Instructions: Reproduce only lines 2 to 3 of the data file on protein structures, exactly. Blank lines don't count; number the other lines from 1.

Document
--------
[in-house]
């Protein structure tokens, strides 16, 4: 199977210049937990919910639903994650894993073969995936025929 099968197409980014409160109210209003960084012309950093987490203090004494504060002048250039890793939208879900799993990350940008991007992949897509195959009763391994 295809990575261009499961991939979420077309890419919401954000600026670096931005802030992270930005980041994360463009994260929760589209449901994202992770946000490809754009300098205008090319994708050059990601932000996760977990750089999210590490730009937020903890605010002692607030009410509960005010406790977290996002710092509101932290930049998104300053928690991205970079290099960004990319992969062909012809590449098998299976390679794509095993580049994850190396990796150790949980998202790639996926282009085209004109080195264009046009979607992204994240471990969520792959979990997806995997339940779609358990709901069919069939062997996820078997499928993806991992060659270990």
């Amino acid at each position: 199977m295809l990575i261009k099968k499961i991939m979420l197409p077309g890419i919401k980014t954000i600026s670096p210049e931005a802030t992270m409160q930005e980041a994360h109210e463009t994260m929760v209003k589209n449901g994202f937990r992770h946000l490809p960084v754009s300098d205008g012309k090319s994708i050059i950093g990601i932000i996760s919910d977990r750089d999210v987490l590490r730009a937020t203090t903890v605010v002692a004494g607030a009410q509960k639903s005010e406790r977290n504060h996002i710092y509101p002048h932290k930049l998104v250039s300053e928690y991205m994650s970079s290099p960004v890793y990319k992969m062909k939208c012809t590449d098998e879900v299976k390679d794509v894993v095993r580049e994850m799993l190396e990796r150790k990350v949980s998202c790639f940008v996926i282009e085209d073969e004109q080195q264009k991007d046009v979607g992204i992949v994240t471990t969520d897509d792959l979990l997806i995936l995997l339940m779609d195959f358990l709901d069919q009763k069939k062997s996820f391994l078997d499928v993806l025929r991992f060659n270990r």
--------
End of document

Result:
């Protein structure tokens, strides 16, 4: 199977210049937990919910639903994650894993073969995936025929 099968197409980014409160109210209003960084012309950093987490203090004494504060002048250039890793939208879900799993990350940008991007992949897509195959009763391994 295809990575261009499961991939979420077309890419919401954000600026670096931005802030992270930005980041994360463009994260929760589209449901994202992770946000490809754009300098205008090319994708050059990601932000996760977990750089999210590490730009937020903890605010002692607030009410509960005010406790977290996002710092509101932290930049998104300053928690991205970079290099960004990319992969062909012809590449098998299976390679794509095993580049994850190396990796150790949980998202790639996926282009085209004109080195264009046009979607992204994240471990969520792959979990997806995997339940779609358990709901069919069939062997996820078997499928993806991992060659270990």
């Amino acid at each position: 199977m295809l990575i261009k099968k499961i991939m979420l197409p077309g890419i919401k980014t954000i600026s670096p210049e931005a802030t992270m409160q930005e980041a994360h109210e463009t994260m929760v209003k589209n449901g994202f937990r992770h946000l490809p960084v754009s300098d205008g012309k090319s994708i050059i950093g990601i932000i996760s919910d977990r750089d999210v987490l590490r730009a937020t203090t903890v605010v002692a004494g607030a009410q509960k639903s005010e406790r977290n504060h996002i710092y509101p002048h932290k930049l998104v250039s300053e928690y991205m994650s970079s290099p960004v890793y990319k992969m062909k939208c012809t590449d098998e879900v299976k390679d794509v894993v095993r580049e994850m799993l190396e990796r150790k990350v949980s998202c790639f940008v996926i282009e085209d073969e004109q080195q264009k991007d046009v979607g992204i992949v994240t471990t969520d897509d792959l979990l997806i995936l995997l339940m779609d195959f358990l709901d069919q009763k069939k062997s996820f391994l078997d499928v993806l025929r991992f060659n270990r």